• In addition to killing unwanted pests, you'll be killing, harming, or chasing away lots of beneficial critters as well. Earthworms, lacewings, ladybugs, praying mantids, and micro-organisms like beneficial nematodes can all be harmed by overuse of poisons and pesticides.
  • Birds may also be affected by consuming the pesticides, either from eating the bugs, worms, etc. or from drinking runoff water. They may also be affected by direct contact with treated grass or foliage. One estimate states that "over 60 million birds die as a result of exposure to chemical pesticides and fertilizers".
  • Instead of spreading several pounds of weed killer, just bend down and pull weeds out by the roots as you mow and toss them in front of the mower to be chopped into mulch. For really persistent weeds, spot spray them with weed killer. If you're keeping your grass healthier, your weed population should stay down anyway.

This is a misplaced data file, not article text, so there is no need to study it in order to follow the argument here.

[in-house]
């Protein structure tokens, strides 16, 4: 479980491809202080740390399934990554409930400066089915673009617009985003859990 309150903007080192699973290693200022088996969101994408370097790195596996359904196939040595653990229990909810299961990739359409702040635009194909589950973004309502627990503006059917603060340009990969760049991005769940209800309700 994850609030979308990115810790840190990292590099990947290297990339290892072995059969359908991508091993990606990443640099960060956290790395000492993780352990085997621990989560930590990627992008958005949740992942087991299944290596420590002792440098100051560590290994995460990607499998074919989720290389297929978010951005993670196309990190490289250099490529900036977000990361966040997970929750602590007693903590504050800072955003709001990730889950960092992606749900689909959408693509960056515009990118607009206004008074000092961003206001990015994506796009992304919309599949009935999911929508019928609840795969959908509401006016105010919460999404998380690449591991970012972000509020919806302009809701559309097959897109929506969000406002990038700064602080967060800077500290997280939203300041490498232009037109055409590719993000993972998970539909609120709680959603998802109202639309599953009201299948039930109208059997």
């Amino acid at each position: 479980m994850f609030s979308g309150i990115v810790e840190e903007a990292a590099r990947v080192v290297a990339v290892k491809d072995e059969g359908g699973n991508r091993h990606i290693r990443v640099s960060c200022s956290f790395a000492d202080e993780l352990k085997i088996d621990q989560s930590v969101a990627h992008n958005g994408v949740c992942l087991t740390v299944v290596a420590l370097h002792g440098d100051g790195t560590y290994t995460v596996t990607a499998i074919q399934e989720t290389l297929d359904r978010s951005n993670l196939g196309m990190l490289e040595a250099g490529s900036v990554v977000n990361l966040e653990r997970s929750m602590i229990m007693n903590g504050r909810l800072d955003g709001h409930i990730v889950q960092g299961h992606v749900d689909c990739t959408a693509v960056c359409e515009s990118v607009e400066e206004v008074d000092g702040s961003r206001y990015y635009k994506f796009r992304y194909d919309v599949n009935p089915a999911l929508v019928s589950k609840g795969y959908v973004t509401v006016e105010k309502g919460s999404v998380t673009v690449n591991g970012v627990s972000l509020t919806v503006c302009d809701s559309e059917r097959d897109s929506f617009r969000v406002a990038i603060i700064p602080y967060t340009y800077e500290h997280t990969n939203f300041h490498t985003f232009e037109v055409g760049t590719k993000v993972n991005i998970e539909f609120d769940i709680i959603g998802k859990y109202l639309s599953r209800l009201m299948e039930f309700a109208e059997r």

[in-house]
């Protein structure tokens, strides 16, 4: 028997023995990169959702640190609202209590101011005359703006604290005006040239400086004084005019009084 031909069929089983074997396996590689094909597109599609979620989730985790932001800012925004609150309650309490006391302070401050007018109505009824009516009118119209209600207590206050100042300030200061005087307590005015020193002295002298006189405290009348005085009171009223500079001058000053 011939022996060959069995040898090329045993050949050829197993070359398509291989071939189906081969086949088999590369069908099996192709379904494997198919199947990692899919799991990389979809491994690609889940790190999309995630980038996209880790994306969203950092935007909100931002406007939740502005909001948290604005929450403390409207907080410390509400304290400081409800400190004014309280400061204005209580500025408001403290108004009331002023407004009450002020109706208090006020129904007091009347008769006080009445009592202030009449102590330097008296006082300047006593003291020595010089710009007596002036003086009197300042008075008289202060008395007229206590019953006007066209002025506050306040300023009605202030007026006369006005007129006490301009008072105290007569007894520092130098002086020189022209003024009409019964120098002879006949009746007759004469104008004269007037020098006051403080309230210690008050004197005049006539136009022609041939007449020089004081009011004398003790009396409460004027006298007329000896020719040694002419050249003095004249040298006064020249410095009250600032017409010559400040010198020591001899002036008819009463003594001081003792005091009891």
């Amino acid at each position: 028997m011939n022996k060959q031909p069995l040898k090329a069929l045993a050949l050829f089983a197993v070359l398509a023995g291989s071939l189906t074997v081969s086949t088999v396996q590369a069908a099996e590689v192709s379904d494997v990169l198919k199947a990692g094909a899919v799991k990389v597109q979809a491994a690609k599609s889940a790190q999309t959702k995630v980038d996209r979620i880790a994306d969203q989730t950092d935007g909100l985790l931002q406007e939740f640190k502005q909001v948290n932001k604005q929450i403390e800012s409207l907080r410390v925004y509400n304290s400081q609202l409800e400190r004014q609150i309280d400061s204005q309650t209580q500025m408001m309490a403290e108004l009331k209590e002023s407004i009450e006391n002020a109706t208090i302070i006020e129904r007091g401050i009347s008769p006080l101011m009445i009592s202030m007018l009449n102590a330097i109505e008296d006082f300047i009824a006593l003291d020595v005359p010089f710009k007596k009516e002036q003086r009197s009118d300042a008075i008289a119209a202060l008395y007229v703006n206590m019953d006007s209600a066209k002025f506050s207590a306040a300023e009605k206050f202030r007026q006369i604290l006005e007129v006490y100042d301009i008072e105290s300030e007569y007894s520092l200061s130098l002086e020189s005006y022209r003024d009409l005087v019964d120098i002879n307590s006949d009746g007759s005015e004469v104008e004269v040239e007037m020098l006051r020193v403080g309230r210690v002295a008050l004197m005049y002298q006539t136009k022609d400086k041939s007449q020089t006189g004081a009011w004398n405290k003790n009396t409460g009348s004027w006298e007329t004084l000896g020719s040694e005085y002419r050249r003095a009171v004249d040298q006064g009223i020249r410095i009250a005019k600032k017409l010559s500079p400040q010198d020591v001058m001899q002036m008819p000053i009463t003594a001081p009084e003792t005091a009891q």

Get yourself some nematodes.

  • Instead of chemical grub control, add some beneficial nematodes to your soil. Nematodes are microscopic worms that infect and kill many garden pests. They are readily available from many sources.
  • Pests controlled by beneficial nematodes include: Japanese beetles, June bugs, weevils, midge flies, rootworms, cutworms, billbugs, craneflies and fleas. They are typically affected in the larval stage. Few beneficial insects and organisms are affected by these nematodes.
  • One nematode treatment is fairly inexpensive (less than $40) and can last several years.
  • Nematodes can be applied either in dry or liquid form. Apply in spring or fall.
  • Not all nematodes are beneficial. Some are actually harmful. I don't imagine you're going to go out and buy the harmful ones though...